Hey, I was on public radio's Talk of the Nation: Science Friday. I spoke with host Ira Flatow about Google's purchase of Motorola and the competitive landscape of smartphones and tablets. What a treat. Great interviewer, smart guy, and it is fun to be on national radio.If you prefer your radio in written form, there's a transcript available (free, not like the olden days) on the Web.
Facebook decided to build its first wholly owned data center in Prineville, Oregon. I grew up in Eugene, Oregon, and Prineville has always seemed, pardon my French, the ass end of nowhere. But that's a medium-sized city boy's statement: Prineville has a rich history, and it's in a gorgeously severe landscape. It's the kind of place people escape to, not just from. That said, employment opportunities were never great, and now are terrible, with a 16% unemployment rate (the actively looking), and god knows how many people who have opted out of the workforce entirely and perhaps forever. It's a rough place to make a living, because the closest big neighbor is Bend, and it's far from everywhere else.That make Facebook's decision interesting. They located there for the climate. They're using a new paradigm in data center operations in which instead of bringing in huge, expensive, and energy-sucking air-conditioning systems to cool servers, and locating near the cheapest possible power (such as near the Columbia River, where many data centers were built in the last several years) fresh air is sucked in and lightly modified as needed. A friend took a job as the #2 guy at the data center, and he suggested I visit. I had that elevated into an official press visit, and went down a couple of weeks ago for a long afternoon. Facebook is very interested in spreading the word about its approach, and in getting favorable publicity about its actions. With that in mind, I was still quite impressed with the frankness of the answers I got to my questions, the extent of what they showed me, and how excited and upbeat everyone is about the work they're doing. I wrote three Economist.com posts at the Babbage blog about my trip, focusing on different big-picture angles illustrated through smaller stories:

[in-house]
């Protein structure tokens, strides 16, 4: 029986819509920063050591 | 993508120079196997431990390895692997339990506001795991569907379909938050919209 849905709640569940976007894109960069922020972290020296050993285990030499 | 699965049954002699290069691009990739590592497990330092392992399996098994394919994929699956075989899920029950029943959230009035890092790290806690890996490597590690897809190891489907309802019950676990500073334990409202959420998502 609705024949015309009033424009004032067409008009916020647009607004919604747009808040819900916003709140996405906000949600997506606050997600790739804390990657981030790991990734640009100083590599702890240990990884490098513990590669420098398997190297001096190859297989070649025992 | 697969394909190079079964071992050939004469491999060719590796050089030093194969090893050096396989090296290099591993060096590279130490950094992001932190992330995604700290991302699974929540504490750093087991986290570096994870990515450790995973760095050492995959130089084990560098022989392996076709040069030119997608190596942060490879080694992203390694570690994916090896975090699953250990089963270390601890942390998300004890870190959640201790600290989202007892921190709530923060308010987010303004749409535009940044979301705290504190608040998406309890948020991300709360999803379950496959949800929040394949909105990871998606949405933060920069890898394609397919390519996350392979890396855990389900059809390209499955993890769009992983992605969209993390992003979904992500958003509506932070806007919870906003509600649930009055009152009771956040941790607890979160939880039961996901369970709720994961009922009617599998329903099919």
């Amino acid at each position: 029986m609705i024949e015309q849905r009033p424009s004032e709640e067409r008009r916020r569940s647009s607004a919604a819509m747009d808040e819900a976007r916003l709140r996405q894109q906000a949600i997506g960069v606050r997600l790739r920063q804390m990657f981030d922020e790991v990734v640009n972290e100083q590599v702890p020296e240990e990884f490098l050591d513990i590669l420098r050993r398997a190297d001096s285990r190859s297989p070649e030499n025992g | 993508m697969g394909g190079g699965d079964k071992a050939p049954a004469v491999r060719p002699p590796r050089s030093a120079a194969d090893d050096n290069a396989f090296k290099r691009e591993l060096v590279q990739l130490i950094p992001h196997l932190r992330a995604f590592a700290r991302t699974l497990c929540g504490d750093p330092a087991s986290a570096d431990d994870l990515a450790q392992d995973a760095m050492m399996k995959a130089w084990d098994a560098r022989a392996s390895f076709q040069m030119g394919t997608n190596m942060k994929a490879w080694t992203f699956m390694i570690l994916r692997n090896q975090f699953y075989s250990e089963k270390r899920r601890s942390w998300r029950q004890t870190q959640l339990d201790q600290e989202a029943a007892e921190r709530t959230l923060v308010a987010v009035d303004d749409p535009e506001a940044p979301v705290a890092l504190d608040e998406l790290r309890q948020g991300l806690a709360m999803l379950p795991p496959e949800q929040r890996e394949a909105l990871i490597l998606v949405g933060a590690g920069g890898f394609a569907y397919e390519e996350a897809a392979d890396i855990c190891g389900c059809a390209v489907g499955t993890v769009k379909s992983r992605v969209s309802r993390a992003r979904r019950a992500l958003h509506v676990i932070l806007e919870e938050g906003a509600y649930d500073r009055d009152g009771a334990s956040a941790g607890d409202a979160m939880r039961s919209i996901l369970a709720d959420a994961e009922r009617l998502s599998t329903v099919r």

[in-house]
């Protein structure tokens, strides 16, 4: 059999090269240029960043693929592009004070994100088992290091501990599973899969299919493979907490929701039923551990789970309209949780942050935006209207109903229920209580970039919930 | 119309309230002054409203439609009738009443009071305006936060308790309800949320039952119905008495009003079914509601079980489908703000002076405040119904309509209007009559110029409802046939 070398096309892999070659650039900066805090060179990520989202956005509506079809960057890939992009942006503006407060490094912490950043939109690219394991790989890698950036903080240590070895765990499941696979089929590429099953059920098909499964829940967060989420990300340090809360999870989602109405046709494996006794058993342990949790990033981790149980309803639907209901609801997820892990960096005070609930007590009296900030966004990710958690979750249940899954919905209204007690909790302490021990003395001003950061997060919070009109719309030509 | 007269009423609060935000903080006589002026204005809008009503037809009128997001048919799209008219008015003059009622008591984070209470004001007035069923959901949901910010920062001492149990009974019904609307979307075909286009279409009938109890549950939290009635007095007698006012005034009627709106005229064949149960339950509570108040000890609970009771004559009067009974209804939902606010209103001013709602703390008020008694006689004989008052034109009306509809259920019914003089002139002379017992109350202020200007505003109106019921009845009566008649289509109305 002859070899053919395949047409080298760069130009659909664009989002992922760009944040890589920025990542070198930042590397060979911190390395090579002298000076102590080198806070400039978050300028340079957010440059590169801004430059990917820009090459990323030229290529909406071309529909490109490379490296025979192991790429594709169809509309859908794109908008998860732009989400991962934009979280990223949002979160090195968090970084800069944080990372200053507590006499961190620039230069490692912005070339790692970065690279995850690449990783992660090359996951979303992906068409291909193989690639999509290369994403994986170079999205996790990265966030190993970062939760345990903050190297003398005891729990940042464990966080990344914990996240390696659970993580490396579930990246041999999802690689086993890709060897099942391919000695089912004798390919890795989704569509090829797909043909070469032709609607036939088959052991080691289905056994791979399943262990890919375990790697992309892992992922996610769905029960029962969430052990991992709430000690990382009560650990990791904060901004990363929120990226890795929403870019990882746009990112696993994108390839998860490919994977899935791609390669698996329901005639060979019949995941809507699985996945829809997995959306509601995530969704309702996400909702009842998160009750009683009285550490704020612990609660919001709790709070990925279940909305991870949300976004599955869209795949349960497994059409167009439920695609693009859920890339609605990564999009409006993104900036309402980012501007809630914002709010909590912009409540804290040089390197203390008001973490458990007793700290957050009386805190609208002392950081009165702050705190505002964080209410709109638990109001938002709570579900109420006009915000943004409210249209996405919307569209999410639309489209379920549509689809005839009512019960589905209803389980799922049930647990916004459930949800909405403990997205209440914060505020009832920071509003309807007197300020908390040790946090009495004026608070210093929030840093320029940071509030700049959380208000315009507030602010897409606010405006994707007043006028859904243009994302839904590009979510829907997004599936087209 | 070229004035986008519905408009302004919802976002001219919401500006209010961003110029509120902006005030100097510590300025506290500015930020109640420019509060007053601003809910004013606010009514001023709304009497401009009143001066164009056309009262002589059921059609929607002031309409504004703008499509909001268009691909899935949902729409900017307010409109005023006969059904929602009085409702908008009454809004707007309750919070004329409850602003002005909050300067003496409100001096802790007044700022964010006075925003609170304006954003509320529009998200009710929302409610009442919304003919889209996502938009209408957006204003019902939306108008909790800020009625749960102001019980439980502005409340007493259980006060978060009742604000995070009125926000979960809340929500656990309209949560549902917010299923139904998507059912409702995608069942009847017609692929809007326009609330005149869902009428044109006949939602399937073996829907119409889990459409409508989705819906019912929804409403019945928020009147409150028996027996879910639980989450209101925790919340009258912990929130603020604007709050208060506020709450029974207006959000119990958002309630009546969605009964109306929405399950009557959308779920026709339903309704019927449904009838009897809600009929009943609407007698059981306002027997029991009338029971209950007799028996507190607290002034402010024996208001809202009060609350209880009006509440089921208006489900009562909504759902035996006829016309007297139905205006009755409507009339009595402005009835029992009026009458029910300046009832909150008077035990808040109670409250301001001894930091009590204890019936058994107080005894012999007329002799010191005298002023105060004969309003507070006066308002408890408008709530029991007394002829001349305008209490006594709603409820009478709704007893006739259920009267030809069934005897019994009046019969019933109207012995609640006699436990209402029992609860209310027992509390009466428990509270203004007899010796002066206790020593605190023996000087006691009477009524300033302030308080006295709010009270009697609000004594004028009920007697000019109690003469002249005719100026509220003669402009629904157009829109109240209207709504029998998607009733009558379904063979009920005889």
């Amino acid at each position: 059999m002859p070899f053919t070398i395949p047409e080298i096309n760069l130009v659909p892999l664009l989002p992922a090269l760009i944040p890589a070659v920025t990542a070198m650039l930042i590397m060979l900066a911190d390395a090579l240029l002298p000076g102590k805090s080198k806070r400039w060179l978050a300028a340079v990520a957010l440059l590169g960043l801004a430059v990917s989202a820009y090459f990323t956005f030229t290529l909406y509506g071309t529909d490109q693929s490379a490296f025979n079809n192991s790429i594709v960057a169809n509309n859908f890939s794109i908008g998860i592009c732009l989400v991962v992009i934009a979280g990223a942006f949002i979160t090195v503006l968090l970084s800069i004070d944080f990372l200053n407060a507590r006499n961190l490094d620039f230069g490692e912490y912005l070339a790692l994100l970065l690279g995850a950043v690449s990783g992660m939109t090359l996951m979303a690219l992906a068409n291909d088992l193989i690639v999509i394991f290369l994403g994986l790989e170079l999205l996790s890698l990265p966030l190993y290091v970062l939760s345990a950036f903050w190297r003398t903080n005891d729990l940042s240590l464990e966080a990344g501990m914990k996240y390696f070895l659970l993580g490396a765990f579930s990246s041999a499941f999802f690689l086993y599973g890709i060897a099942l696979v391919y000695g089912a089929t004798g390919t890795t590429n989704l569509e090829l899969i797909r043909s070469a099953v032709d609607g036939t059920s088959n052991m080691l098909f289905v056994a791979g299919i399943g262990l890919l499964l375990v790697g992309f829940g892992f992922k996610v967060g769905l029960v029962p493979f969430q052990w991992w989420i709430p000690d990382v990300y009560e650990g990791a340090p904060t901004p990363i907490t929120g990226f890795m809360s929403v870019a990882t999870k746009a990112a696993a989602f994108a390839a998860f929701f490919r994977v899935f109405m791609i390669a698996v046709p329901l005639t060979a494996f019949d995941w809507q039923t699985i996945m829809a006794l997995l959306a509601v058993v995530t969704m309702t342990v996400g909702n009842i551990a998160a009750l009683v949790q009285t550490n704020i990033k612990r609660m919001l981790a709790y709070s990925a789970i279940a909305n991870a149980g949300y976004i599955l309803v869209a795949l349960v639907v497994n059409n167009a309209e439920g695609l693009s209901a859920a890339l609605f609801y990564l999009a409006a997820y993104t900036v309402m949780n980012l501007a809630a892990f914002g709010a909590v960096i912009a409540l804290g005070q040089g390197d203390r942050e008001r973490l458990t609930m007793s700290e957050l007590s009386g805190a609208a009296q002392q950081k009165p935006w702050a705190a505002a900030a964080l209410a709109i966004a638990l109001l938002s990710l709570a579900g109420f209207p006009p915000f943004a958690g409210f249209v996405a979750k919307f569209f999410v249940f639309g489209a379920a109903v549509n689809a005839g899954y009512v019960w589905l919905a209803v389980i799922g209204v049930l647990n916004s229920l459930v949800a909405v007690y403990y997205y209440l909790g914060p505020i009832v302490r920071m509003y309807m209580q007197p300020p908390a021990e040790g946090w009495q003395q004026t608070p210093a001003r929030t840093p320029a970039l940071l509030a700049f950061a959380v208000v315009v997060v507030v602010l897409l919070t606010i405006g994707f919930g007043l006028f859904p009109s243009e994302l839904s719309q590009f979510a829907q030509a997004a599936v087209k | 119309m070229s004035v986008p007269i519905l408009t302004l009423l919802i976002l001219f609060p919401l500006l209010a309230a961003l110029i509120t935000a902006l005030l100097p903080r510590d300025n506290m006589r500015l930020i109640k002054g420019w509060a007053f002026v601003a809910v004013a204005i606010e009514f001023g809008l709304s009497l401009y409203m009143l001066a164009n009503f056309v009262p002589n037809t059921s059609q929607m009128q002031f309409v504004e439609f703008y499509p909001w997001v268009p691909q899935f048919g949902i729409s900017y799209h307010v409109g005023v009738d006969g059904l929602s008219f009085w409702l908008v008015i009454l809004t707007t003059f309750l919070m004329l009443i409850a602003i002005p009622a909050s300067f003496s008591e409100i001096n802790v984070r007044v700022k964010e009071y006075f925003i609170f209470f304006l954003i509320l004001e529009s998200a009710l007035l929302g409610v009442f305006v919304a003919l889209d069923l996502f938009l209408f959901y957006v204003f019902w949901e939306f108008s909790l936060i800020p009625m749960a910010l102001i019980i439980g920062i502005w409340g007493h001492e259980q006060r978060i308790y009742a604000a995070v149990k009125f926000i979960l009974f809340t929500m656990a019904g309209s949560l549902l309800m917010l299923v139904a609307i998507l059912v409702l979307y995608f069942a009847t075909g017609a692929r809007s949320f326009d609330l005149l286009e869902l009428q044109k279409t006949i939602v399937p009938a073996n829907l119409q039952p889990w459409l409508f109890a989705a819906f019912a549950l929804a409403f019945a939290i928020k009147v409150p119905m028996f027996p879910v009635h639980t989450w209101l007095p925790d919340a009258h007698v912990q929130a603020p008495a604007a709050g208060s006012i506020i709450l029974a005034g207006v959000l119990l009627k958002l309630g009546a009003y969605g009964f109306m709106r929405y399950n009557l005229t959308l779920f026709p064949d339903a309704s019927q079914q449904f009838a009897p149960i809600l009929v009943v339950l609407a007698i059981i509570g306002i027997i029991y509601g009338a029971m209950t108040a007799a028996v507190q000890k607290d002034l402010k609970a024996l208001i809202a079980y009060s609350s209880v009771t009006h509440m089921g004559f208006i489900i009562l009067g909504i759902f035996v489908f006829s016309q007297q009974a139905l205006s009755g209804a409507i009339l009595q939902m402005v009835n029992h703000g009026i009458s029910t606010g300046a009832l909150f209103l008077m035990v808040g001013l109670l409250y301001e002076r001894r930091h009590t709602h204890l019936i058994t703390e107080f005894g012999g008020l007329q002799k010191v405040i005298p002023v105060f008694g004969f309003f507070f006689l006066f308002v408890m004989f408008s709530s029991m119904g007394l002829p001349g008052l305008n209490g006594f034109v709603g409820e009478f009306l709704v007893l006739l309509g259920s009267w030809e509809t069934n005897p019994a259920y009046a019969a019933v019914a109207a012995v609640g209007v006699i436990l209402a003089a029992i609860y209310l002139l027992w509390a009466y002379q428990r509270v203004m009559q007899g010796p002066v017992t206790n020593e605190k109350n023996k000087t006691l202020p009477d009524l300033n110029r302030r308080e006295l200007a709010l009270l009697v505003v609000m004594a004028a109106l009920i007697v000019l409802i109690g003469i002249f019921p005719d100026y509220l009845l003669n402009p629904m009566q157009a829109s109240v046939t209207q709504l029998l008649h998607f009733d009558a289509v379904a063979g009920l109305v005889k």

- Social desert, about why the data center is in Prineville, anyway.
- Mad crush, looking at a failed hard drive's journey through the facility and Facebook's privacy issues.
- Mi data, su data (which I wanted to title "Don't fence me in"), looking at why the Facebook data center campus has no fence.
What was neat about the trip was the chance to visit with my buddy Chuck, with whom I stayed overnight (and he fed me steak, thank you, Chuck), catch up briefly with a friend from high school who works security there, and chat with a former Seattle data center guy I knew who had followed Chuck south. I knew nearly 10% of the staff! It's a social place.